Effective April 1, 2023: the Departments of Lands and Environment and Natural Resources have merged into one.

Invasive alien species

Alien and Invasive Species

Alien species are plants, animals, and other organisms that are introduced to a new area by humans intentionally or by accident. Some are very small and can spread alarmingly fast when people accidentally carry them to new locations on their boats, cars, footwear, gear or firewood.

Are all alien species a problem?

Some alien species are benign, or even beneficial. Some non-native species like pin-cherry trees, rhubarb plants, carrots and potatoes, for instance, are alien to the NWT but do not pose a big threat.

When species have a negative impact they become Invasive Species.

Invasive species compete and can harm native species, change ecosystems and destroy habitat. If not properly managed, invasive species may result in the reduction or disappearance of native animal, plant and insect species, and negatively affect our environment, economy, waterways, wildlife and communities.

Examples of invasive species that pose a threat and are not beneficial to the NWT:

Mountain Pine Beetle

  • Colonizes mature pine trees by boring through the bark, laying eggs and eventually killing the tree.
  • During an outbreak, spreads easily from tree to tree threatening millions of hectares of forests.
  • Over 40 million hectares of pine forests have been affected in BC and western Alberta since the 1990s.

White Sweet Clover

  • Originally from Europe and Asia, now found in Canada and the NWT.
  • Takes over natural habitats and crowds out the native plants.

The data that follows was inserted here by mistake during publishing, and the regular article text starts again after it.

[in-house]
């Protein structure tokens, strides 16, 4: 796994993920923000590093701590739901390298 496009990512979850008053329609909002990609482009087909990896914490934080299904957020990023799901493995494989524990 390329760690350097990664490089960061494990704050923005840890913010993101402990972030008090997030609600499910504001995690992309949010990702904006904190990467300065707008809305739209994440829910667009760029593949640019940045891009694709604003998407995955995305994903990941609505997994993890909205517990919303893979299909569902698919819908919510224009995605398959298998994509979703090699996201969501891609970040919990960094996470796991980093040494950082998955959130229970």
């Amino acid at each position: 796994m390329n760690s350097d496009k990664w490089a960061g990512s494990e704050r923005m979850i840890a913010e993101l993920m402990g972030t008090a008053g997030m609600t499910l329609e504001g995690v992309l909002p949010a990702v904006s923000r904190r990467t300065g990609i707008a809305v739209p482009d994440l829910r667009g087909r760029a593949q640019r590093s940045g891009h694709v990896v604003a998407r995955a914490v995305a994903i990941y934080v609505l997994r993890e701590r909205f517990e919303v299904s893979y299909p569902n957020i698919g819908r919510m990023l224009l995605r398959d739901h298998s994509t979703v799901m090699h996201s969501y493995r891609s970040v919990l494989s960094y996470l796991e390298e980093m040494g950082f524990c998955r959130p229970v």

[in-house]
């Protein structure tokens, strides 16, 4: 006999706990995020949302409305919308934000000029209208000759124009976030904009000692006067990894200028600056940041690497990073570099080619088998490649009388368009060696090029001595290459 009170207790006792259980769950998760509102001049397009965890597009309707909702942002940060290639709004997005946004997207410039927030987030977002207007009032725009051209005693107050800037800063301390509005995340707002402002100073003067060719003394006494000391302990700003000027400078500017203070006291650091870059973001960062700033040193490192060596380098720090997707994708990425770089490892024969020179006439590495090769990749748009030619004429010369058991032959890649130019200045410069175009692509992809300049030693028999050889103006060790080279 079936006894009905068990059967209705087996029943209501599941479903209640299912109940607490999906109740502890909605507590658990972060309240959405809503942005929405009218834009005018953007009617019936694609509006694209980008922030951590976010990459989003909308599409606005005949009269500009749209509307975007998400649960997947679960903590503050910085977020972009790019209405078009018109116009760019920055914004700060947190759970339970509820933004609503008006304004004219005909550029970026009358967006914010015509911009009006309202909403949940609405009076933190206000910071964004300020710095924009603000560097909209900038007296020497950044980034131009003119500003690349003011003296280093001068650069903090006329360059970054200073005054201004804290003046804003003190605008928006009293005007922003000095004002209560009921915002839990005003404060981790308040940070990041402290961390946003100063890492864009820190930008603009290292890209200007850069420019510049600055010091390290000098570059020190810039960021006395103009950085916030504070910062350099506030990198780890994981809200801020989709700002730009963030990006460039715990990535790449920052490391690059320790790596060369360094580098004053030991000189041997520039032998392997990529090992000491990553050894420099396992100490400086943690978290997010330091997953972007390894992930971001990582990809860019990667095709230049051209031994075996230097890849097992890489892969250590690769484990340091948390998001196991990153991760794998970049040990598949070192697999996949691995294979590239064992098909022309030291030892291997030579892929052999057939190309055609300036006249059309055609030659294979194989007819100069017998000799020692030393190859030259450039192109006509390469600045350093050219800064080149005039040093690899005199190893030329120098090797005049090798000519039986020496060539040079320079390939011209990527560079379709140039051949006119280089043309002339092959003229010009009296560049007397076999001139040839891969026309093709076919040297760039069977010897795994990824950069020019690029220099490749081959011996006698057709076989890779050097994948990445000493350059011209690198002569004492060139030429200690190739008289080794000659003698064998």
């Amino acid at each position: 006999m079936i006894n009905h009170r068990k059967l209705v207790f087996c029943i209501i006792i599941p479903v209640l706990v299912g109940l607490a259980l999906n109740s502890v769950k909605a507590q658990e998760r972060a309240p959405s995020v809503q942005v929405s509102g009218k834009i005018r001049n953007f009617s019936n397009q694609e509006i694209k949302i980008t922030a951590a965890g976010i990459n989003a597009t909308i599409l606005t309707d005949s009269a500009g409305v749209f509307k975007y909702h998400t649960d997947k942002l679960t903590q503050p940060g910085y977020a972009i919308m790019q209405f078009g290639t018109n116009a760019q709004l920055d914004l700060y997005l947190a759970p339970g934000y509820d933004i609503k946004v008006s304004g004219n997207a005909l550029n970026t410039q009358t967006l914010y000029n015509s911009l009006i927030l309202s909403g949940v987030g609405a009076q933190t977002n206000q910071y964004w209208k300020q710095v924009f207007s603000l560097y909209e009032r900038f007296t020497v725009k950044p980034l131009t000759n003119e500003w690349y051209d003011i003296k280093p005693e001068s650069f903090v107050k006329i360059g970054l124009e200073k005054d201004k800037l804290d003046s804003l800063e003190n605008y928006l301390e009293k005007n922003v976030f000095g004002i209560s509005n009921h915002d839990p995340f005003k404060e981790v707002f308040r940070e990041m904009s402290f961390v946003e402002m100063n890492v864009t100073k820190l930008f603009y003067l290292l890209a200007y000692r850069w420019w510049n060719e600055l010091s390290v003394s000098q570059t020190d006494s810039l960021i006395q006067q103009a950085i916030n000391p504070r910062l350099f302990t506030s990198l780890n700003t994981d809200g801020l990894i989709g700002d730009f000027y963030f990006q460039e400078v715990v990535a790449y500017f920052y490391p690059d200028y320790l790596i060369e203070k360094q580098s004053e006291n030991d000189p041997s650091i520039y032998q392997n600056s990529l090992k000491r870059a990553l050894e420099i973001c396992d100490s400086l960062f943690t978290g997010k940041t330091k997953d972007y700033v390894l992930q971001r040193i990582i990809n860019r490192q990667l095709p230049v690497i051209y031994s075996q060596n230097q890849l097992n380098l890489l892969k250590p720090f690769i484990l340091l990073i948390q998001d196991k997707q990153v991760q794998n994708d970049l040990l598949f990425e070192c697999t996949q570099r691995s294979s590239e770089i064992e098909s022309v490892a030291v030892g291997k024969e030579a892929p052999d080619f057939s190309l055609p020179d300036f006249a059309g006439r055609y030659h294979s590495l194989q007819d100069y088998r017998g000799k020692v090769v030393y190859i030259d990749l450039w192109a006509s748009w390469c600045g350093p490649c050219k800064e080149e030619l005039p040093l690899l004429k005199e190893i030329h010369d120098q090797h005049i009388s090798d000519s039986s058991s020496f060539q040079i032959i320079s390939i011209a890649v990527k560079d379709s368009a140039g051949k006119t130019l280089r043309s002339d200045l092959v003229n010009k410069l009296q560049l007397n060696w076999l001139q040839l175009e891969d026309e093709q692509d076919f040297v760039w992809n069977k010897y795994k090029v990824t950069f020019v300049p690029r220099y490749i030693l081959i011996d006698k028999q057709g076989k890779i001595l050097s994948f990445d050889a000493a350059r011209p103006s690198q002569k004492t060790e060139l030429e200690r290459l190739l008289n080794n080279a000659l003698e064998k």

• Spreads along roadways and attract wildlife, which raises the chances of collisions between vehicles and animals.

Wild Pigs

  • Cause billions of dollars in damage annually across North America by destroying crops, killing native vegetation, threatening local wildlife, and degrading water quality.
  • Easily adapt to new environments and reproduce very fast, making them highly invasive.

Zebra and Quagga Mussels

  • Originally from Europe and Asia, now found in Canada.
  • Small in size, but can cause significant damage to our water ways and fish.
  • Multiply quickly and are virtually impossible to remove once they are here.

What can I do to help protect the NWT from invasive species?

  • Clean, drain, and dry your watercraft and gear after each use on the water. 
  • Remove mud, plants, and insects from your vehicle and gear, including outdoor footwear, between trips.
  • Buy firewood at or near where you will use it.
  • Never release aquarium pets, water garden plants, live food (example: fish, crabs, mollusks) or live bait into rivers, streams, lakes, ponds or storm sewers.
  • Only buy or sell non-invasive plants for your gardening and landscaping and dispose of unwanted plants/plant material properly.
  • Use weed-free soil, hay, straw, mulch and certified seeds for reclamation projects. Research the source and species list in your seed mix or consider not seeding at all.
  • Learn how to identify invasive species and report when you see them.

Report alien and invasive species to your local Environment and Climate Change office or send an email to wildlifeobs@gov.nt.ca. Include a photo and as many details as you can gather that are helpful.

Invasive species have been identified as one of the top five direct drivers of global biodiversity loss by the Intergovernmental Science-Policy Platform on Biodiversity and Ecosystem Services (IPBES) in its Global Assessment Report on Biodiversity and Ecosystem Services (2019).

You can track where known alien and invasive plants are found in the NWT using the GNWT /  Alaska Exotic Plants Information Clearinghouse (AKEPIC) through the AKEPIC Data mapping portal.